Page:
Go easy on the beer. And lay off the hard liquor until I get back.
Honey, drinking is war.
Drinking is a way of ending the day.
Got tight last night on absinthe and did knife tricks.
Are you stiff?
Don’t try to make a mystery of it.
Do I know you?
Was the young mechanic drunk?
You’re very glum. My sore throat is over. Let’s swim now.
Yesterday I spent a few hours in the Ernest Hemingway Home & Museum and got to see the room where he wrote more than half of his work, though he only lived there for about ten years on and off . His routine was to wake up at six am and work until he had 700 words or it was time for lunch. Then he went out to fish until happy hour and then he drank until he was tired. That was how he wrote most of his books. His writing room was only accessible via a catwalk from the main house, and no one ever went in there except for him. (It is now my life’s goal to have a private writing room only accessible by catwalk or maybe a ladder and fireman’s pole or maybe a zipline.)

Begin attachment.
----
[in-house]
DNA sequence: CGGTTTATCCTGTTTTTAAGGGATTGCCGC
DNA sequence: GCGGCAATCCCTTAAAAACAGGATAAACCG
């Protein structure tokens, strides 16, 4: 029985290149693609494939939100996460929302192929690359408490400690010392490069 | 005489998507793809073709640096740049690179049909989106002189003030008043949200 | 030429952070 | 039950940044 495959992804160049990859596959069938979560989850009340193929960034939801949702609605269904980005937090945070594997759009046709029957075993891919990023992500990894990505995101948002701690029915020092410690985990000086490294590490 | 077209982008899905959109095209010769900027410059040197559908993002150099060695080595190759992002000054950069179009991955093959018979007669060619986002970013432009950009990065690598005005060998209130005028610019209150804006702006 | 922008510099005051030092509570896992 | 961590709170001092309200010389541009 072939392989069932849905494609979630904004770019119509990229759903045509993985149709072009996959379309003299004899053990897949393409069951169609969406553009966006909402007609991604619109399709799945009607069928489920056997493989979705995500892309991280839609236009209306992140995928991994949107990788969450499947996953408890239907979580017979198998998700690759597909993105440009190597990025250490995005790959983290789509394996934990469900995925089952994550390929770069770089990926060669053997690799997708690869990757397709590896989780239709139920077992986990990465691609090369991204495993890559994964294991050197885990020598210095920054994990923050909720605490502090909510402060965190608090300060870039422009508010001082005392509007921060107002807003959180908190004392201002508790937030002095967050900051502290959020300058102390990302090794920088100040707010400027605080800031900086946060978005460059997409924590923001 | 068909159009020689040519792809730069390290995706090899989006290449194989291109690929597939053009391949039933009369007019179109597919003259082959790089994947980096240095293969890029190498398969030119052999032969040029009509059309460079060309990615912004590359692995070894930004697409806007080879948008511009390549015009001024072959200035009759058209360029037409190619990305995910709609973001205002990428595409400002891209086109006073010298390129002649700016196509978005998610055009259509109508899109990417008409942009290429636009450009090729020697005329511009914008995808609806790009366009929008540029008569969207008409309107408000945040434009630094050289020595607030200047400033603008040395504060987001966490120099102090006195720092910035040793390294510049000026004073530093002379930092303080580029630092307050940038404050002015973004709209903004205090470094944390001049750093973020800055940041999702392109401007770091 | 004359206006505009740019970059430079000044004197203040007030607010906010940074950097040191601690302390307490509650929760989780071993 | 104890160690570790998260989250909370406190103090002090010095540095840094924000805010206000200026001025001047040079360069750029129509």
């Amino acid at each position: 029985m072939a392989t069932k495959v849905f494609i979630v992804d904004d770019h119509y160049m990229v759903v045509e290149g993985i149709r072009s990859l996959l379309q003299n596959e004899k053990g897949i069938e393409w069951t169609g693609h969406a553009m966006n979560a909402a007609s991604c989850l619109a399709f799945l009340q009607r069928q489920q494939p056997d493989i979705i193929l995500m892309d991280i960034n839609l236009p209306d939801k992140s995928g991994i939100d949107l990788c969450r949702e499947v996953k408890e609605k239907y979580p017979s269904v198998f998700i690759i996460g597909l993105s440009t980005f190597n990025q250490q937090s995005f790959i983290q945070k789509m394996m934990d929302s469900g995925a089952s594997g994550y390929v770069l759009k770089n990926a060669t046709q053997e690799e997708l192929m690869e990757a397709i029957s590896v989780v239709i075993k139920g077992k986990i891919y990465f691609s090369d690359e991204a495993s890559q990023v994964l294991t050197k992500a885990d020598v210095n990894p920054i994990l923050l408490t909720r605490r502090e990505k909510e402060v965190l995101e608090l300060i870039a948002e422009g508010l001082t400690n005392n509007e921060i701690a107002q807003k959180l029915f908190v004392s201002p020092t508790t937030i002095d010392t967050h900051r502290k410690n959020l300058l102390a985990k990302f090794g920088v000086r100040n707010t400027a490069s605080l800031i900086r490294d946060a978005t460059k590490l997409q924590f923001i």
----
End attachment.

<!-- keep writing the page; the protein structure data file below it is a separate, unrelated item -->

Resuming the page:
This semester I’m teaching an undergraduate survey of creative writing at Rutgers. We’re two class meetings in, the students are all excited and smart and engaged. They’re making it a real pleasure to show up to class, which anyone who has ever taught before can tell you is not always the case. Because it’s a survey class, the idea is that we’ll look at the major forms of creative writing–fiction, poetry, drama, and nonfiction. Instead of doing “units” on each of these sections, my hope is to pair pieces from different forms, both oriented by a theme or element of craft, themselves relatable back to a writing exercise, and see what kind of glad serendipities result from the juxtapositions.